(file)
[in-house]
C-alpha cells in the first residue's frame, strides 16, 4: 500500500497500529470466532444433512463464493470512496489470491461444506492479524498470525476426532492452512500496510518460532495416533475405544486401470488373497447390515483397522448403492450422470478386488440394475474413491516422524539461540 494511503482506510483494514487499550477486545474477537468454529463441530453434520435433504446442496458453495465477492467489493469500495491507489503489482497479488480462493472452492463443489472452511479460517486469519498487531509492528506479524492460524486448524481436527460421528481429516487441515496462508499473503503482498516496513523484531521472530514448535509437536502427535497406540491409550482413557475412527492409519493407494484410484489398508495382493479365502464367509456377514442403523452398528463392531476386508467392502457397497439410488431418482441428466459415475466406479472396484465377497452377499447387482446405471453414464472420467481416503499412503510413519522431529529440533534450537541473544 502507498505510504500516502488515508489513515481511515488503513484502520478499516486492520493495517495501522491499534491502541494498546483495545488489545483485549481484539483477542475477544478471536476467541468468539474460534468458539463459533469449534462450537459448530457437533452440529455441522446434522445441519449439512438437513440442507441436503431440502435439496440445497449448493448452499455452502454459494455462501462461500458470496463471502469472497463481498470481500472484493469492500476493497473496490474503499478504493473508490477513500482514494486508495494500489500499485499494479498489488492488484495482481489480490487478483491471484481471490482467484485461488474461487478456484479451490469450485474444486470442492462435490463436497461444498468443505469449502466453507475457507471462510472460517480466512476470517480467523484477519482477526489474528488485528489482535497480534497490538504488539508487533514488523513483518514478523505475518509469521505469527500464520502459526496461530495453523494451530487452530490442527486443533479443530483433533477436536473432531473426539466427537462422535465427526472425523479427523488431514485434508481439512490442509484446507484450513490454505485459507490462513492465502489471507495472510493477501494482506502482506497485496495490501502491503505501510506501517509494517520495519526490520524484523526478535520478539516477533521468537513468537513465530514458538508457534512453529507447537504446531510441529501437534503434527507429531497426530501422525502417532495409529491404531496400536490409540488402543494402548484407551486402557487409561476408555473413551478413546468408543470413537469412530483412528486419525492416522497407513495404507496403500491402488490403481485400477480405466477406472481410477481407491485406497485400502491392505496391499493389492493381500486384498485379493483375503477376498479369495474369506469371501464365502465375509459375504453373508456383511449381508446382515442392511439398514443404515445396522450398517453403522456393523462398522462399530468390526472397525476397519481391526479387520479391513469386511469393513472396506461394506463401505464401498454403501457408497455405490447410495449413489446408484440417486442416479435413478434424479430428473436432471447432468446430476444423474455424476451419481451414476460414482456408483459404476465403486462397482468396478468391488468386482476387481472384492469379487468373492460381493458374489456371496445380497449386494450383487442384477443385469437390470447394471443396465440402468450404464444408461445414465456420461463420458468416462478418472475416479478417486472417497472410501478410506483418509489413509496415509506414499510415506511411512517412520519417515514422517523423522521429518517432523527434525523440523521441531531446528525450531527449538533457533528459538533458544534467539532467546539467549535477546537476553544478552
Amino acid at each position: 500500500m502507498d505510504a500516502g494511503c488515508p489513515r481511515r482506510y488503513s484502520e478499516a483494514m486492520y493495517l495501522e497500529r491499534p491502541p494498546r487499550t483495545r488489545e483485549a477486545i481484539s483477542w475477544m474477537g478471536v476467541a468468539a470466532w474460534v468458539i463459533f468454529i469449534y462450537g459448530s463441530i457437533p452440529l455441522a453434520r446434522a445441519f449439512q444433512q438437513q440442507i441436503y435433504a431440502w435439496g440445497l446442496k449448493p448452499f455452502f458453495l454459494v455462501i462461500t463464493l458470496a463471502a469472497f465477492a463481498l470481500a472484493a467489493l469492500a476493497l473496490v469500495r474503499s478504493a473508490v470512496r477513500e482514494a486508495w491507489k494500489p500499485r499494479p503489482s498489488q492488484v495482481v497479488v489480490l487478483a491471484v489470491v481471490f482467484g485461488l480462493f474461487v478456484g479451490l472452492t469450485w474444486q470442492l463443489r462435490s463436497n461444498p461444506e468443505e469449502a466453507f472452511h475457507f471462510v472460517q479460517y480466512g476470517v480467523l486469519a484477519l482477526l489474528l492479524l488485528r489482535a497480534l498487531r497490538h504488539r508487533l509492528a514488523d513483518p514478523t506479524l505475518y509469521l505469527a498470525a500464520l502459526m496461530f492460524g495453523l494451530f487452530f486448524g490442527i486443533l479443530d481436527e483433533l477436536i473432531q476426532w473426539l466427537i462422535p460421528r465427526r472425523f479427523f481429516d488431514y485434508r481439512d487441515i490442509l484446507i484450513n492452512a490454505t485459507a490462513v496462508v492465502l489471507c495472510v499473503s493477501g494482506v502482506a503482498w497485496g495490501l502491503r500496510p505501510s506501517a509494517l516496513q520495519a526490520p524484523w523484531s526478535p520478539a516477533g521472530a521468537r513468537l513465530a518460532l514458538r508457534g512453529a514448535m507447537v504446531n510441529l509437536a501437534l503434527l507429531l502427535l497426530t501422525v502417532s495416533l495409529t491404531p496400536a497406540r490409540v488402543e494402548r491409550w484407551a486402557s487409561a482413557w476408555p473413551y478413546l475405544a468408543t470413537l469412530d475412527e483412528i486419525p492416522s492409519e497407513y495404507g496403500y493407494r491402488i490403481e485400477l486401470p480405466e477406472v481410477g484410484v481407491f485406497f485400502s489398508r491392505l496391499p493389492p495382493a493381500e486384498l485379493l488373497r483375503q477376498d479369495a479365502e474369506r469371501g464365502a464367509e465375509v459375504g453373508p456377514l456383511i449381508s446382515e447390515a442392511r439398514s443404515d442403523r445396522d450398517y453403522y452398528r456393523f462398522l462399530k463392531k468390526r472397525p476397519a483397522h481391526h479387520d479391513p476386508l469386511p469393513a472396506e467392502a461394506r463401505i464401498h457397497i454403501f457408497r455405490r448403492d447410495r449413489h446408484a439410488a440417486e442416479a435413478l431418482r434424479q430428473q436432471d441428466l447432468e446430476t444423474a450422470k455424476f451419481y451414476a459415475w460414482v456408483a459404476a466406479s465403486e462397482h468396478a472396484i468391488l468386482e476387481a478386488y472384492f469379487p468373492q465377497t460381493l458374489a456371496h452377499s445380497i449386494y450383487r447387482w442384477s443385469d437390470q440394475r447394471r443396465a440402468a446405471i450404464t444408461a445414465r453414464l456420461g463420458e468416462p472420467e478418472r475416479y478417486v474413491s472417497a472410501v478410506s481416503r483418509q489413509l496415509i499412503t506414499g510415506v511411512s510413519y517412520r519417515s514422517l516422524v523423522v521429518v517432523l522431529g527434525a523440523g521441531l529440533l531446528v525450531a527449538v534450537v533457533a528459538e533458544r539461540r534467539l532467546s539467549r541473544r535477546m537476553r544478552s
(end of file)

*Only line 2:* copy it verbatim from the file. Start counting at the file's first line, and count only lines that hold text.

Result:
C-alpha cells in the first residue's frame, strides 16, 4: 500500500497500529470466532444433512463464493470512496489470491461444506492479524498470525476426532492452512500496510518460532495416533475405544486401470488373497447390515483397522448403492450422470478386488440394475474413491516422524539461540 494511503482506510483494514487499550477486545474477537468454529463441530453434520435433504446442496458453495465477492467489493469500495491507489503489482497479488480462493472452492463443489472452511479460517486469519498487531509492528506479524492460524486448524481436527460421528481429516487441515496462508499473503503482498516496513523484531521472530514448535509437536502427535497406540491409550482413557475412527492409519493407494484410484489398508495382493479365502464367509456377514442403523452398528463392531476386508467392502457397497439410488431418482441428466459415475466406479472396484465377497452377499447387482446405471453414464472420467481416503499412503510413519522431529529440533534450537541473544 502507498505510504500516502488515508489513515481511515488503513484502520478499516486492520493495517495501522491499534491502541494498546483495545488489545483485549481484539483477542475477544478471536476467541468468539474460534468458539463459533469449534462450537459448530457437533452440529455441522446434522445441519449439512438437513440442507441436503431440502435439496440445497449448493448452499455452502454459494455462501462461500458470496463471502469472497463481498470481500472484493469492500476493497473496490474503499478504493473508490477513500482514494486508495494500489500499485499494479498489488492488484495482481489480490487478483491471484481471490482467484485461488474461487478456484479451490469450485474444486470442492462435490463436497461444498468443505469449502466453507475457507471462510472460517480466512476470517480467523484477519482477526489474528488485528489482535497480534497490538504488539508487533514488523513483518514478523505475518509469521505469527500464520502459526496461530495453523494451530487452530490442527486443533479443530483433533477436536473432531473426539466427537462422535465427526472425523479427523488431514485434508481439512490442509484446507484450513490454505485459507490462513492465502489471507495472510493477501494482506502482506497485496495490501502491503505501510506501517509494517520495519526490520524484523526478535520478539516477533521468537513468537513465530514458538508457534512453529507447537504446531510441529501437534503434527507429531497426530501422525502417532495409529491404531496400536490409540488402543494402548484407551486402557487409561476408555473413551478413546468408543470413537469412530483412528486419525492416522497407513495404507496403500491402488490403481485400477480405466477406472481410477481407491485406497485400502491392505496391499493389492493381500486384498485379493483375503477376498479369495474369506469371501464365502465375509459375504453373508456383511449381508446382515442392511439398514443404515445396522450398517453403522456393523462398522462399530468390526472397525476397519481391526479387520479391513469386511469393513472396506461394506463401505464401498454403501457408497455405490447410495449413489446408484440417486442416479435413478434424479430428473436432471447432468446430476444423474455424476451419481451414476460414482456408483459404476465403486462397482468396478468391488468386482476387481472384492469379487468373492460381493458374489456371496445380497449386494450383487442384477443385469437390470447394471443396465440402468450404464444408461445414465456420461463420458468416462478418472475416479478417486472417497472410501478410506483418509489413509496415509506414499510415506511411512517412520519417515514422517523423522521429518517432523527434525523440523521441531531446528525450531527449538533457533528459538533458544534467539532467546539467549535477546537476553544478552